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Alexander v. California Dep't of Corrections

January 14, 2009

JAMES ALEXANDER, PLAINTIFF,
v.
CALIFORNIA DEPARTMENT OF CORRECTIONS, ET AL., DEFENDANTS.



ORDER

Plaintiff is a state prisoner proceeding pro se. Plaintiff seeks relief pursuant to 42 U.S.C. § 1983. On December 29, 2008, plaintiff filed an amended complaint and requested leave to proceed in forma pauperis pursuant to 28 U.S.C. § 1915. This proceeding was referred to this court by Local Rule 72-302 pursuant to 28 U.S.C. § 636(b)(1).

Plaintiff has submitted a declaration that makes the showing required by 28 U.S.C. § 1915(a). Accordingly, the request to proceed in forma pauperis will be granted.

Plaintiff is required to pay the statutory filing fee of $350.00 for this action. 28 U.S.C. §§ 1914(a), 1915(b)(1). By this order, plaintiff will be assessed an initial partial filing fee in accordance with the provisions of 28 U.S.C. § 1915(b)(1). By separate order, the court will direct the appropriate agency to collect the initial partial filing fee from plaintiff's trust account and forward it to the Clerk of the Court. Thereafter, plaintiff will be obligated for monthly payments of twenty percent of the preceding month's income credited to plaintiff's prison trust account. These payments will be forwarded by the appropriate agency to the Clerk of the Court each time the amount in plaintiff's account exceeds $10.00, until the filing fee is paid in full. 28 U.S.C. § 1915(b)(2).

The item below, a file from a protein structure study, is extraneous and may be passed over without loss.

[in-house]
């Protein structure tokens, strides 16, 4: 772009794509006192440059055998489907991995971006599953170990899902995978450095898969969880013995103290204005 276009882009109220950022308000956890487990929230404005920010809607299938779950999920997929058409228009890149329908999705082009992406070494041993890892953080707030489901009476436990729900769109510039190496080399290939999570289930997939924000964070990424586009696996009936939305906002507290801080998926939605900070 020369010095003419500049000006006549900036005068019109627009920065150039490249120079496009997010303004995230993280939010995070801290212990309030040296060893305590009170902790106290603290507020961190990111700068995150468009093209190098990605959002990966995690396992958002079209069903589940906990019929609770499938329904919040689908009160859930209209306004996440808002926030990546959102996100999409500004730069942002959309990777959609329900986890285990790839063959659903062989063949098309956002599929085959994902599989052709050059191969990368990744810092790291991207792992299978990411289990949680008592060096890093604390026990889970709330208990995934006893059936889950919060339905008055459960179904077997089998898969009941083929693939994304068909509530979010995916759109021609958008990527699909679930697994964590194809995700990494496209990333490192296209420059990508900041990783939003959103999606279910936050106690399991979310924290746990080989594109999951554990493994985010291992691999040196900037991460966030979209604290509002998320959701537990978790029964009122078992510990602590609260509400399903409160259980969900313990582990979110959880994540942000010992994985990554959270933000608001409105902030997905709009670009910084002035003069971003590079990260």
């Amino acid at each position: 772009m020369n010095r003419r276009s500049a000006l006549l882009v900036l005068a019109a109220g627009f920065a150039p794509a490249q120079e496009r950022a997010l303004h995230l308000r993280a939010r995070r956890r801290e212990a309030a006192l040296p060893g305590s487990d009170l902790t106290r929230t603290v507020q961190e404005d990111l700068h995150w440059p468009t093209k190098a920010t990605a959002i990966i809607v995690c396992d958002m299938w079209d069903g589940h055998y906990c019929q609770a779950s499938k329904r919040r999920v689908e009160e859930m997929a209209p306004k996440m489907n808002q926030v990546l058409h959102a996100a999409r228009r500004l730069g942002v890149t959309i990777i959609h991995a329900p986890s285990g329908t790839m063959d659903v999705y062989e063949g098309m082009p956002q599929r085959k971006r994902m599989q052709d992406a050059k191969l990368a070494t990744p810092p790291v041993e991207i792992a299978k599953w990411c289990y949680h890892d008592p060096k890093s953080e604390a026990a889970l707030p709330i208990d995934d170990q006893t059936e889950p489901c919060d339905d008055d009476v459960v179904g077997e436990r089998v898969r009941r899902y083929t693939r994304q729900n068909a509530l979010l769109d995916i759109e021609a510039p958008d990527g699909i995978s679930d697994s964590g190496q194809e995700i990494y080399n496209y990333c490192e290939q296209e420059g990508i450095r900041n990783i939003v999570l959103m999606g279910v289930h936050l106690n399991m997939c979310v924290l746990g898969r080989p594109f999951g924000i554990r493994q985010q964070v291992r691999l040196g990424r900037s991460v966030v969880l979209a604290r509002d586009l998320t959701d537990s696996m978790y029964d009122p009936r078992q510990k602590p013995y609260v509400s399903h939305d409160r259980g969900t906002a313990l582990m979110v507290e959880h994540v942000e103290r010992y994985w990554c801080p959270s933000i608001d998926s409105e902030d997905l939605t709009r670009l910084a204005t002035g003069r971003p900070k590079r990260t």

The court is required to screen complaints brought by prisoners seeking relief against a governmental entity or officer or employee of a governmental entity. 28 U.S.C. § 1915A(a). The court must dismiss a complaint or portion thereof if the prisoner has raised claims that are legally "frivolous or malicious," that fail to state a claim upon which relief may be granted, or that seek monetary relief from a defendant who is immune from such relief. 28 U.S.C. § 1915A(b)(1),(2).

A claim is legally frivolous when it lacks an arguable basis either in law or in fact. Neitzke v. Williams, 490 U.S. 319, 325 (1989); Franklin v. Murphy, 745 F.2d 1221, 1227-28 (9th Cir. 1984). The court may, therefore, dismiss a claim as frivolous where it is based on an indisputably meritless legal theory or where the factual contentions are clearly baseless. Neitzke, 490 U.S. at 327. The critical inquiry is whether a constitutional claim, however inartfully pleaded, has an arguable legal and factual basis. See Jackson v. Arizona, 885 F.2d 639, 640 (9th Cir. 1989); Franklin, 745 F.2d at 1227.